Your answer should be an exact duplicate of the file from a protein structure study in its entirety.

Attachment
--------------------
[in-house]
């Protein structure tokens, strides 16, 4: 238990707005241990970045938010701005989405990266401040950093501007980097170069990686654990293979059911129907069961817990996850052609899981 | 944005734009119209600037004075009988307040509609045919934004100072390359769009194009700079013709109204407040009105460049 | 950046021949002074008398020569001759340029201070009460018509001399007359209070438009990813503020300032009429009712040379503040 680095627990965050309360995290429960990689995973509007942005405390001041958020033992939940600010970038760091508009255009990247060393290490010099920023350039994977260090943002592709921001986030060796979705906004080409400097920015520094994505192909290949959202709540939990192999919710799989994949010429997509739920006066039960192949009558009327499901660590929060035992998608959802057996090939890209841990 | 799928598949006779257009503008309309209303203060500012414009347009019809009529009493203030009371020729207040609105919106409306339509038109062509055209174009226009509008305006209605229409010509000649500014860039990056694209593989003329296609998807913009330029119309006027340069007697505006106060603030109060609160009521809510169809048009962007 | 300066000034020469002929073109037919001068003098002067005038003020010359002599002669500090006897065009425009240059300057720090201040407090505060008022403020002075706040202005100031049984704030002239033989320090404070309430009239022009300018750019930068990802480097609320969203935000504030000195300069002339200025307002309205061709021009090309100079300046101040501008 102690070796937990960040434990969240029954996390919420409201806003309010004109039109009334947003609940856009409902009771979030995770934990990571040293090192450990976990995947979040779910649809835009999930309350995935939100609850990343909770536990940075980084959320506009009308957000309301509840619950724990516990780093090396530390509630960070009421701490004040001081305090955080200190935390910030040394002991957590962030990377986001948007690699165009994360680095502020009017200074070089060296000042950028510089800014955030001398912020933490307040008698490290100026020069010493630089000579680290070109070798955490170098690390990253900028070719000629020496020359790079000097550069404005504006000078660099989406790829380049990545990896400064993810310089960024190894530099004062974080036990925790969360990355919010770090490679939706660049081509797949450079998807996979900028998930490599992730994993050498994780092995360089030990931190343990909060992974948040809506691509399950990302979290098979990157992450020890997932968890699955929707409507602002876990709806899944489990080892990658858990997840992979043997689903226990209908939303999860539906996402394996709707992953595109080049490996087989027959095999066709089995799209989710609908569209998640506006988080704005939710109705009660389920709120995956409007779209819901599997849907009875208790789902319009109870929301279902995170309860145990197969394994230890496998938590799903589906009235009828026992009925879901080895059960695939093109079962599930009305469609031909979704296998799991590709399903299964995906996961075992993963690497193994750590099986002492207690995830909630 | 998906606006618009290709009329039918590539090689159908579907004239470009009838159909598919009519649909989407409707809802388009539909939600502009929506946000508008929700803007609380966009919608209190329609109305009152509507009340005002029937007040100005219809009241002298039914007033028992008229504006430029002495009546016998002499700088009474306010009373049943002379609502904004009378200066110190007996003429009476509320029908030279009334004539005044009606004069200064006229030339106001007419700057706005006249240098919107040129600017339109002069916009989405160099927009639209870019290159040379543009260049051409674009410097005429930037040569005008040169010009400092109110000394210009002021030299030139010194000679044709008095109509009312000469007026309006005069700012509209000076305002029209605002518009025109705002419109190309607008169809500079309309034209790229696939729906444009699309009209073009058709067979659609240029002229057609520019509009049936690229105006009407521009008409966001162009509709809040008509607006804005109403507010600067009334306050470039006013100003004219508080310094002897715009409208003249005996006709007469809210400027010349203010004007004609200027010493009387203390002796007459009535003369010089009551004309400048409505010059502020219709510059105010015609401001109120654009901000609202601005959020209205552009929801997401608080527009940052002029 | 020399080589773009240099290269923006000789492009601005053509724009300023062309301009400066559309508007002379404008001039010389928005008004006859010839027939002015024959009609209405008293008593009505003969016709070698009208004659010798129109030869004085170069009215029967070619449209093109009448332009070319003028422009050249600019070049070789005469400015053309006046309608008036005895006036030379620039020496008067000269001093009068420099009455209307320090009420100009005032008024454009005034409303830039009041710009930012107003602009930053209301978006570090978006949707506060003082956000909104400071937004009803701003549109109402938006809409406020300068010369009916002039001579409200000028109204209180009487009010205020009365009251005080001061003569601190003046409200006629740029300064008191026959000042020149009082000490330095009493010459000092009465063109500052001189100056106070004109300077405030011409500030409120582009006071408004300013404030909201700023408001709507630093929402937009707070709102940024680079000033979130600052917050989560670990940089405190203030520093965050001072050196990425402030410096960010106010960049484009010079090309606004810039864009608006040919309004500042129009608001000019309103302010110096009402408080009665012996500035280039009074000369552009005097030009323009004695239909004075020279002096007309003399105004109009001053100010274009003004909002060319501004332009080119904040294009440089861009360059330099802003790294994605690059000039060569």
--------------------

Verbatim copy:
[in-house]
């Protein structure tokens, strides 16, 4: 238990707005241990970045938010701005989405990266401040950093501007980097170069990686654990293979059911129907069961817990996850052609899981 | 944005734009119209600037004075009988307040509609045919934004100072390359769009194009700079013709109204407040009105460049 | 950046021949002074008398020569001759340029201070009460018509001399007359209070438009990813503020300032009429009712040379503040 680095627990965050309360995290429960990689995973509007942005405390001041958020033992939940600010970038760091508009255009990247060393290490010099920023350039994977260090943002592709921001986030060796979705906004080409400097920015520094994505192909290949959202709540939990192999919710799989994949010429997509739920006066039960192949009558009327499901660590929060035992998608959802057996090939890209841990 | 799928598949006779257009503008309309209303203060500012414009347009019809009529009493203030009371020729207040609105919106409306339509038109062509055209174009226009509008305006209605229409010509000649500014860039990056694209593989003329296609998807913009330029119309006027340069007697505006106060603030109060609160009521809510169809048009962007 | 300066000034020469002929073109037919001068003098002067005038003020010359002599002669500090006897065009425009240059300057720090201040407090505060008022403020002075706040202005100031049984704030002239033989320090404070309430009239022009300018750019930068990802480097609320969203935000504030000195300069002339200025307002309205061709021009090309100079300046101040501008 102690070796937990960040434990969240029954996390919420409201806003309010004109039109009334947003609940856009409902009771979030995770934990990571040293090192450990976990995947979040779910649809835009999930309350995935939100609850990343909770536990940075980084959320506009009308957000309301509840619950724990516990780093090396530390509630960070009421701490004040001081305090955080200190935390910030040394002991957590962030990377986001948007690699165009994360680095502020009017200074070089060296000042950028510089800014955030001398912020933490307040008698490290100026020069010493630089000579680290070109070798955490170098690390990253900028070719000629020496020359790079000097550069404005504006000078660099989406790829380049990545990896400064993810310089960024190894530099004062974080036990925790969360990355919010770090490679939706660049081509797949450079998807996979900028998930490599992730994993050498994780092995360089030990931190343990909060992974948040809506691509399950990302979290098979990157992450020890997932968890699955929707409507602002876990709806899944489990080892990658858990997840992979043997689903226990209908939303999860539906996402394996709707992953595109080049490996087989027959095999066709089995799209989710609908569209998640506006988080704005939710109705009660389920709120995956409007779209819901599997849907009875208790789902319009109870929301279902995170309860145990197969394994230890496998938590799903589906009235009828026992009925879901080895059960695939093109079962599930009305469609031909979704296998799991590709399903299964995906996961075992993963690497193994750590099986002492207690995830909630 | 998906606006618009290709009329039918590539090689159908579907004239470009009838159909598919009519649909989407409707809802388009539909939600502009929506946000508008929700803007609380966009919608209190329609109305009152509507009340005002029937007040100005219809009241002298039914007033028992008229504006430029002495009546016998002499700088009474306010009373049943002379609502904004009378200066110190007996003429009476509320029908030279009334004539005044009606004069200064006229030339106001007419700057706005006249240098919107040129600017339109002069916009989405160099927009639209870019290159040379543009260049051409674009410097005429930037040569005008040169010009400092109110000394210009002021030299030139010194000679044709008095109509009312000469007026309006005069700012509209000076305002029209605002518009025109705002419109190309607008169809500079309309034209790229696939729906444009699309009209073009058709067979659609240029002229057609520019509009049936690229105006009407521009008409966001162009509709809040008509607006804005109403507010600067009334306050470039006013100003004219508080310094002897715009409208003249005996006709007469809210400027010349203010004007004609200027010493009387203390002796007459009535003369010089009551004309400048409505010059502020219709510059105010015609401001109120654009901000609202601005959020209205552009929801997401608080527009940052002029 | 020399080589773009240099290269923006000789492009601005053509724009300023062309301009400066559309508007002379404008001039010389928005008004006859010839027939002015024959009609209405008293008593009505003969016709070698009208004659010798129109030869004085170069009215029967070619449209093109009448332009070319003028422009050249600019070049070789005469400015053309006046309608008036005895006036030379620039020496008067000269001093009068420099009455209307320090009420100009005032008024454009005034409303830039009041710009930012107003602009930053209301978006570090978006949707506060003082956000909104400071937004009803701003549109109402938006809409406020300068010369009916002039001579409200000028109204209180009487009010205020009365009251005080001061003569601190003046409200006629740029300064008191026959000042020149009082000490330095009493010459000092009465063109500052001189100056106070004109300077405030011409500030409120582009006071408004300013404030909201700023408001709507630093929402937009707070709102940024680079000033979130600052917050989560670990940089405190203030520093965050001072050196990425402030410096960010106010960049484009010079090309606004810039864009608006040919309004500042129009608001000019309103302010110096009402408080009665012996500035280039009074000369552009005097030009323009004695239909004075020279002096007309003399105004109009001053100010274009003004909002060319501004332009080119904040294009440089861009360059330099802003790294994605690059000039060569």